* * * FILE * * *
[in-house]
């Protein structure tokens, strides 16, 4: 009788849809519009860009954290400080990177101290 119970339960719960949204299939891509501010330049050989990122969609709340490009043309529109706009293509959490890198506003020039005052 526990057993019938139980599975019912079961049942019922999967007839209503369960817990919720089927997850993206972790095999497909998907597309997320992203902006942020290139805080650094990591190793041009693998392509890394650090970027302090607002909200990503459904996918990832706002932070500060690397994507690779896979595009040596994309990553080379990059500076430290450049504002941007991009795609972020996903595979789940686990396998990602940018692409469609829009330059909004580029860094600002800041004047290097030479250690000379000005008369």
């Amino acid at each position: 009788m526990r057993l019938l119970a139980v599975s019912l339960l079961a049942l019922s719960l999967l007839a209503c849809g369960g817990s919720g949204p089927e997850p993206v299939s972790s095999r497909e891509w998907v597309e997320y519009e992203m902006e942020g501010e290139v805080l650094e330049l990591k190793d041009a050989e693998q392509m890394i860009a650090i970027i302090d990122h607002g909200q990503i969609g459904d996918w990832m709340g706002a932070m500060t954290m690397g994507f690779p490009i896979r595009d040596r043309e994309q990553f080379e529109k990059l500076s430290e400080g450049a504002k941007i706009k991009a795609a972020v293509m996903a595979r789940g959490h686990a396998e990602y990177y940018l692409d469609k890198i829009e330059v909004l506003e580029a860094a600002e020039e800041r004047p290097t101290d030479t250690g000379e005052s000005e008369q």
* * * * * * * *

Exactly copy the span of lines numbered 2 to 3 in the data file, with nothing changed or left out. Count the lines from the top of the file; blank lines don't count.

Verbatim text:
């Protein structure tokens, strides 16, 4: 009788849809519009860009954290400080990177101290 119970339960719960949204299939891509501010330049050989990122969609709340490009043309529109706009293509959490890198506003020039005052 526990057993019938139980599975019912079961049942019922999967007839209503369960817990919720089927997850993206972790095999497909998907597309997320992203902006942020290139805080650094990591190793041009693998392509890394650090970027302090607002909200990503459904996918990832706002932070500060690397994507690779896979595009040596994309990553080379990059500076430290450049504002941007991009795609972020996903595979789940686990396998990602940018692409469609829009330059909004580029860094600002800041004047290097030479250690000379000005008369």
């Amino acid at each position: 009788m526990r057993l019938l119970a139980v599975s019912l339960l079961a049942l019922s719960l999967l007839a209503c849809g369960g817990s919720g949204p089927e997850p993206v299939s972790s095999r497909e891509w998907v597309e997320y519009e992203m902006e942020g501010e290139v805080l650094e330049l990591k190793d041009a050989e693998q392509m890394i860009a650090i970027i302090d990122h607002g909200q990503i969609g459904d996918w990832m709340g706002a932070m500060t954290m690397g994507f690779p490009i896979r595009d040596r043309e994309q990553f080379e529109k990059l500076s430290e400080g450049a504002k941007i706009k991009a795609a972020v293509m996903a595979r789940g959490h686990a396998e990602y990177y940018l692409d469609k890198i829009e330059v909004l506003e580029a860094a600002e020039e800041r004047p290097t101290d030479t250690g000379e005052s000005e008369q």